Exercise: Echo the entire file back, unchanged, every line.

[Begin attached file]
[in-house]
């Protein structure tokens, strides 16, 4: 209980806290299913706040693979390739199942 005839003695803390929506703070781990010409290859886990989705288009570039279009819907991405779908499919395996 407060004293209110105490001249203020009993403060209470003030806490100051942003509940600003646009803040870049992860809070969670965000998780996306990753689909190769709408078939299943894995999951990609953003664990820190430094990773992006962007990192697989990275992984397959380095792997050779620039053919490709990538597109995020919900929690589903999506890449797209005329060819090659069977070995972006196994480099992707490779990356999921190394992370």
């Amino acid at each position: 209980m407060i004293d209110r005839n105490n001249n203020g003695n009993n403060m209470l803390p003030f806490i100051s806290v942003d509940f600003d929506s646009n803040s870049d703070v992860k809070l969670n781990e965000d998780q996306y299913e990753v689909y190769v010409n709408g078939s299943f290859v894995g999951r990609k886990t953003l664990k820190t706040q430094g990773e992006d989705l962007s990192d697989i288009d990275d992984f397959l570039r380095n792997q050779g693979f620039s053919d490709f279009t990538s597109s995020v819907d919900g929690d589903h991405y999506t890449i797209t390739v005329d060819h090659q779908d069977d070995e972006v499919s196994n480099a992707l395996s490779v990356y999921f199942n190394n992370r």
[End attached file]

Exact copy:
[in-house]
């Protein structure tokens, strides 16, 4: 209980806290299913706040693979390739199942 005839003695803390929506703070781990010409290859886990989705288009570039279009819907991405779908499919395996 407060004293209110105490001249203020009993403060209470003030806490100051942003509940600003646009803040870049992860809070969670965000998780996306990753689909190769709408078939299943894995999951990609953003664990820190430094990773992006962007990192697989990275992984397959380095792997050779620039053919490709990538597109995020919900929690589903999506890449797209005329060819090659069977070995972006196994480099992707490779990356999921190394992370």
């Amino acid at each position: 209980m407060i004293d209110r005839n105490n001249n203020g003695n009993n403060m209470l803390p003030f806490i100051s806290v942003d509940f600003d929506s646009n803040s870049d703070v992860k809070l969670n781990e965000d998780q996306y299913e990753v689909y190769v010409n709408g078939s299943f290859v894995g999951r990609k886990t953003l664990k820190t706040q430094g990773e992006d989705l962007s990192d697989i288009d990275d992984f397959l570039r380095n792997q050779g693979f620039s053919d490709f279009t990538s597109s995020v819907d919900g929690d589903h991405y999506t890449i797209t390739v005329d060819h090659q779908d069977d070995e972006v499919s196994n480099a992707l395996s490779v990356y999921f199942n190394n992370r």